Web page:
In previous blogs in our Culture Series we’ve looked at five reasons why organisations should pay more attention to culture during change initiatives, and a ‘four lever’ model by which we can understand and work with culture – suggesting that this may be a more useful approach than seeking a precise definition of organisational culture. In this blog we’ll highlight five lessons we’ve learned about how you can work with these levers to effect a change in culture. You’ll find that reading the previous blogs in the series will help you make sense of this one. Read more
In the previous blog in this series we highlighted five reasons why organisations should pay more attention to culture in change initiatives. But what do we actually mean by culture – or, perhaps more usefully, how can we think about culture in a way that lets us address it?
So, culture – what is it?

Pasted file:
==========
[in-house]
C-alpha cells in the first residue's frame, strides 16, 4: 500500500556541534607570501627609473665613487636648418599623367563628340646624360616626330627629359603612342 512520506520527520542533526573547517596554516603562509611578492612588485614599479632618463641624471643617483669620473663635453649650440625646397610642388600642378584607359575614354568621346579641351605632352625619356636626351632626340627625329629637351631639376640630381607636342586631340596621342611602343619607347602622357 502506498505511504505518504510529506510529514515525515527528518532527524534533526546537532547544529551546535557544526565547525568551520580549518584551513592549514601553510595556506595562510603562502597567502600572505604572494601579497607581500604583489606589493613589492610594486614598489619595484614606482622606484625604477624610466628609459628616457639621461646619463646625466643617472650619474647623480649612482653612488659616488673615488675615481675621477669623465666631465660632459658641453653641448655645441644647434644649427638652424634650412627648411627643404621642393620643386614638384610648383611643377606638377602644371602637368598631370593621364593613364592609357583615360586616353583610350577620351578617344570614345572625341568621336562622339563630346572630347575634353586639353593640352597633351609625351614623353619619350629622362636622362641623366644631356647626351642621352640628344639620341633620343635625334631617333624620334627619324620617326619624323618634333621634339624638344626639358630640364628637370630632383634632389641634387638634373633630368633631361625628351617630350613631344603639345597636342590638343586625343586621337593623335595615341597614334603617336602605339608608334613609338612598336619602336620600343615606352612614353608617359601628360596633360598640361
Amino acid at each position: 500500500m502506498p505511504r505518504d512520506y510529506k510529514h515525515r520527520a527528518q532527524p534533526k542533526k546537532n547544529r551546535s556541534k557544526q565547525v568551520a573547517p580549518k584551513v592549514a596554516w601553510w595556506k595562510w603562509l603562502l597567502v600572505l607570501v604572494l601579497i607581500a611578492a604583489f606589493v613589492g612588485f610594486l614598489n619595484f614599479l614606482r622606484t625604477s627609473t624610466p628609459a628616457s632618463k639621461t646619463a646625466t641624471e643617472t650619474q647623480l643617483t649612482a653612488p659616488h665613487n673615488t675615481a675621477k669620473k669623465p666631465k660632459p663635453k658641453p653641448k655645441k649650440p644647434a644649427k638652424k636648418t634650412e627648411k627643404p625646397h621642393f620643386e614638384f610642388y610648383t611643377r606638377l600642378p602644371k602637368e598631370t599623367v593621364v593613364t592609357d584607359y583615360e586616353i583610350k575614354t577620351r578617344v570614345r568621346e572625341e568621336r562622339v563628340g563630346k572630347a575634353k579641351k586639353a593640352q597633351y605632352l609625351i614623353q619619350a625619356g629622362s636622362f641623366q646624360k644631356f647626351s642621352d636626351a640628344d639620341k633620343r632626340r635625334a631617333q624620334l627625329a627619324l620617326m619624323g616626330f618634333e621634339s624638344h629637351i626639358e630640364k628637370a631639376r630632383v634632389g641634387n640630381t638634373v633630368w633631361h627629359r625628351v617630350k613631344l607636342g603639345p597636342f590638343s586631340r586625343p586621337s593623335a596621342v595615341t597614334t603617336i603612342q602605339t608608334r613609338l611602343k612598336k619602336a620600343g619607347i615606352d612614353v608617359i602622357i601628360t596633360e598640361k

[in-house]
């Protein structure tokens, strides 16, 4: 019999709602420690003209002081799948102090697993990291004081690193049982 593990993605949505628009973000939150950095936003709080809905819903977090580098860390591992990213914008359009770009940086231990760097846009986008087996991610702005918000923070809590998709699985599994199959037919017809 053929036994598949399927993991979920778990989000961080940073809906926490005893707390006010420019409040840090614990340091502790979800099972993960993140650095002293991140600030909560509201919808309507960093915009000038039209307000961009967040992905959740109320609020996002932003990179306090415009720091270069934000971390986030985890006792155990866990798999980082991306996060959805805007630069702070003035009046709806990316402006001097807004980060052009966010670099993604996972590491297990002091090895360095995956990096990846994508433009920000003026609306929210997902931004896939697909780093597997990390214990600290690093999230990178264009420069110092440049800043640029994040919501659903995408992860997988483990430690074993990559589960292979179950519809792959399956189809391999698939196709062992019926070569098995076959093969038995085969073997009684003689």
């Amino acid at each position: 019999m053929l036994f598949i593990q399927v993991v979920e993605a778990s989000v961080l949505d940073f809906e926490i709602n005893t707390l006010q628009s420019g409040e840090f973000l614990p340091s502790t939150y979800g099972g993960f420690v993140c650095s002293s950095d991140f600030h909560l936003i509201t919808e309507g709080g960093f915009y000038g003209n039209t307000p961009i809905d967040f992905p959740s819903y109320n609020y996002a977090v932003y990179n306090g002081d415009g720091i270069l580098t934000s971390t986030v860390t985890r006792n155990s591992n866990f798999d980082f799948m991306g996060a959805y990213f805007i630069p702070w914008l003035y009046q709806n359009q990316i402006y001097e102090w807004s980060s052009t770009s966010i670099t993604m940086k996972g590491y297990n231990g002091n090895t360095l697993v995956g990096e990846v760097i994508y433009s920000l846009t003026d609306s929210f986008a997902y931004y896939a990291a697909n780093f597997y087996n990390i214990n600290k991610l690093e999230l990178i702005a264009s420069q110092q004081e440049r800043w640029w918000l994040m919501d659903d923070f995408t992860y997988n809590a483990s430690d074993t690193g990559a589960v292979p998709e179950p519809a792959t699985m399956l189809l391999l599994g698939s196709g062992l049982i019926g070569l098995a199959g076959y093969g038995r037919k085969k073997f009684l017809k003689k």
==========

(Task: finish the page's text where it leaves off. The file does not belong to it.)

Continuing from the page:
With over 30 years’ consulting and industry experience under his belt, there’s much to learn from Nick Smith, Business Change Director at Afiniti, so we sat down for a chat and I asked Nick some questions about his career to date.
In this edition:
What is organisational culture, and why does it matter?
We’ve been ranked among the UK’s leading management consultants by the FT.
Following the success of our autumn event we’re re-running our culture change event in April. Read more
How many therapists does it take to change a light bulb? Apparently just one, but the bulb must want to change. The old ones are the best – but maybe there’s something here for us in Business Change.
The Person-Centred approach to therapy was developed by Carl Rogers. Crudely, at the heart of his thinking lies the belief that if people feel secure – safe and valued – they’re more likely to be able to embrace change, and effect it for themselves. Intuitively, this makes sense, and evidence over decades now can be produced to support the contention. Rogers identified three ‘core conditions’ that would characterise the attitude of the therapist to the client in effective working: congruence (being genuine); empathy (a deep understanding of what the client is feeling); and an unconditional positive regard for the client (acceptance). Read more
Behind every theory of learning is a philosophical anthropology.
Yes, it’s going to be one of those blogs that dabbles with the academic. But stay with it, this matters and maybe explains some trends in the learning industry.
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